Material matters: How value-based spine devices can help meet the triple-aim

Written by Laura Dyrda | April 13, 2016 | Print  |

The Affordable Care Act set quality and cost transparency initiatives in motion, forcing healthcare providers to pay more attention to their outcomes and spending than ever before. The transition is a sharp turn from the past, but ultimately could lead to better care in the future.

The value equation now reaches beyond providers to the rest of the industry, including medical device companies. Orthopedic and spine device companies are now partnering with physicians to develop the clinically significant advances that can also lead the charge in lowering the cost of care.

 

"When I look at influencing a spinal fusion, the most valuable and important aspect of the spinal fusion is the interbody device," says Paul Slosar, MD, Titan Spine's chief medical officer. "The healthcare environment is pushing doctors to examine their patient outcomes, which are measured both in the short and long term, as well as total cost of care. If this device assists surgeons to move the needle forward, then Titan Spine can help us take the necessary step toward providing more value-based care."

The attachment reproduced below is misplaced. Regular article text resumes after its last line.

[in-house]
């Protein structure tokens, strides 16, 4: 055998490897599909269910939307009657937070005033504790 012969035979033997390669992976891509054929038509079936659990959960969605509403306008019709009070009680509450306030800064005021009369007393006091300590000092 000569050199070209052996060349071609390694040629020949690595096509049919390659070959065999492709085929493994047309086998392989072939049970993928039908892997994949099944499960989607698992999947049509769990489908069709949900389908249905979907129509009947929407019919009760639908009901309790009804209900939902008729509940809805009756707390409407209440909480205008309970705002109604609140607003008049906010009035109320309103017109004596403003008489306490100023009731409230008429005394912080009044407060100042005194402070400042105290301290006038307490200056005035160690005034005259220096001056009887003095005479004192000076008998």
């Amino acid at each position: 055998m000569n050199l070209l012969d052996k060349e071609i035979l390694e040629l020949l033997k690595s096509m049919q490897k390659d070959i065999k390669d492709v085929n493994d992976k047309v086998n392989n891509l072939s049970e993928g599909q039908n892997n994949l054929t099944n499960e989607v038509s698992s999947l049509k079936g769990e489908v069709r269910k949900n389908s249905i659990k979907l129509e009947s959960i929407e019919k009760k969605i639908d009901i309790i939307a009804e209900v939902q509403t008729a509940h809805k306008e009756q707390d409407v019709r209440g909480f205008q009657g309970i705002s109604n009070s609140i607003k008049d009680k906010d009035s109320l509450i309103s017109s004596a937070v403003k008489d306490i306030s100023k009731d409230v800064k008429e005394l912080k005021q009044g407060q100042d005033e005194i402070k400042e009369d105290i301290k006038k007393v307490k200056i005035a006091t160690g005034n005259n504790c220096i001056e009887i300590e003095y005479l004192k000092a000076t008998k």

There are some surgeons moving cases to ambulatory surgery centers as a high-quality, low-cost site of care. "There is a shift toward less invasive procedures and pain improvement, with value-based care driving that shift," says Jeff Dunkel, Titan Spine Vice President, Strategic Partnering. "When patients have gone through the normal conservative treatment protocol and are still in debilitating pain, they often choose to undergo surgery, to allow them to return to an improved quality of life as quickly as possible."

 

A study presented at the International Society for the Advancement of Spine Surgery (ISASS) Annual Meeting in 2015 examined 77 patients who underwent anterior lumbar interbody fusion procedures with the Titan Spine Endoskeleton device. There were 138 spinal segment levels treated and a 100 percent fusion rate between six and 12 months. There was no appreciable subsidence and the radiology interobserver reliability rate was 95 percent.

 

"We see a clinical benefit earlier than with other implants, and there are fewer downstream spend events in the long term," says Dr. Slosar. "Fewer patients need failed surgery repairs. We don't see costly failed fusion like we do with other implants."

 

Innovation in medical devices and treatments allow patients to recover more quickly. Minimally invasive procedures, outpatient surgery and higher fusion rates can return patients to work or their daily activities, lowering the overall episode of care. Titan

 

Spine's proprietary surface technology using nanotechnology is the only spine device with the FDA's nanotechnology designation.

 

"When you get down to the cellular level, the implant interacts with the cells so you can drive behavior," says Dr. Slosar. "The implant promotes bone formation faster and more directly. Insurance companies and Medicare can identify performance measures objectively, including shorter hospital stays and returning to activity sooner."